Estimating the Prevalence of Dementia and Mild Cognitive Impairment in the US: The 2016 Health and Retirement Study Harmonized Cognitive Assessment Protocol Project | Dementia and Cognitive Impairment | JAMA Neurology | JAMA NetworkEstimating the Prevalence of Dementia and Mild Cognitive Impairment in the US: The 2016 Health and Retirement Study Harmonized Cognitive Assessment Protocol Project | Dementia and Cognitive Impairment | JAMA Neurology | JAMA Network
We once refused to talk about cancer.
We now “politely” ignore mental changes with age.
If you have worked in social services with older people, this study confirms what you have always seen. And you can see cognitive changes with older family and friends.
You will see a lot of writing about prevention and treatment. Those have good use. But leave out too many people.
We need accommodation. We have lots of aging people with mental changes. Lots of them. We need better lives for them.
We live in a culture that has recently come to strongly favor recalling details and procedures.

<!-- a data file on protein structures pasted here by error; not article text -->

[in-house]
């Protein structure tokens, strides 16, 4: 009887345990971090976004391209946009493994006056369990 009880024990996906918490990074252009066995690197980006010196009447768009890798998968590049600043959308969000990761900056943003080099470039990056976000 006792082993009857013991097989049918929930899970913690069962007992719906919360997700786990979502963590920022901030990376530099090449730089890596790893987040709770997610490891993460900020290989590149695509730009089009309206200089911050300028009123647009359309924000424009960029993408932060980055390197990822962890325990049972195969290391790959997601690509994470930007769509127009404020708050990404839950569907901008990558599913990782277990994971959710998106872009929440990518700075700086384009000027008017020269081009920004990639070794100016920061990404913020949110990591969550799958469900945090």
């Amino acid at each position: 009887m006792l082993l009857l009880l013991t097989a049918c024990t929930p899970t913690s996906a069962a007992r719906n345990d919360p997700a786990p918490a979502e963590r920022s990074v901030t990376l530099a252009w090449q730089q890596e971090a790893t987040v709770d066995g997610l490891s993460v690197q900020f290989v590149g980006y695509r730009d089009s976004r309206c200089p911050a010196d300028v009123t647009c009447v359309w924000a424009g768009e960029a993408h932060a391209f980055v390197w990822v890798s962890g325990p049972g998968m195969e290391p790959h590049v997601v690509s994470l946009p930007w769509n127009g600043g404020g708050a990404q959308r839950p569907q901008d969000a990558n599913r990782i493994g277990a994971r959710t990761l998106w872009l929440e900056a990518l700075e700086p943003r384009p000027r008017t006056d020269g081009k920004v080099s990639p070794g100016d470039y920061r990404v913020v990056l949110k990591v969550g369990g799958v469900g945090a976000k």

The “cognitive load” of daily activities, both essential and pleasing, has increased greatly in a generation.
To use a cliche, where once snapshots would have arrived in the mail, it was a Kodak ad, we now expect grandma to get online and use social media to see photos of the grandchildren.
Don’t dismiss the cliche. Feeling connected is essential, and becomes much harder in our culture that isolates the older.
Ordering food or groceries for delivery now requires using the app or website.
So far, the always inadequate response has sent underpaid and understaffed humans to help humans use a human built system the aging humans cannot use well.
Dumb. We use inadequate staffing to ameliorate the problems of automation. Dumb.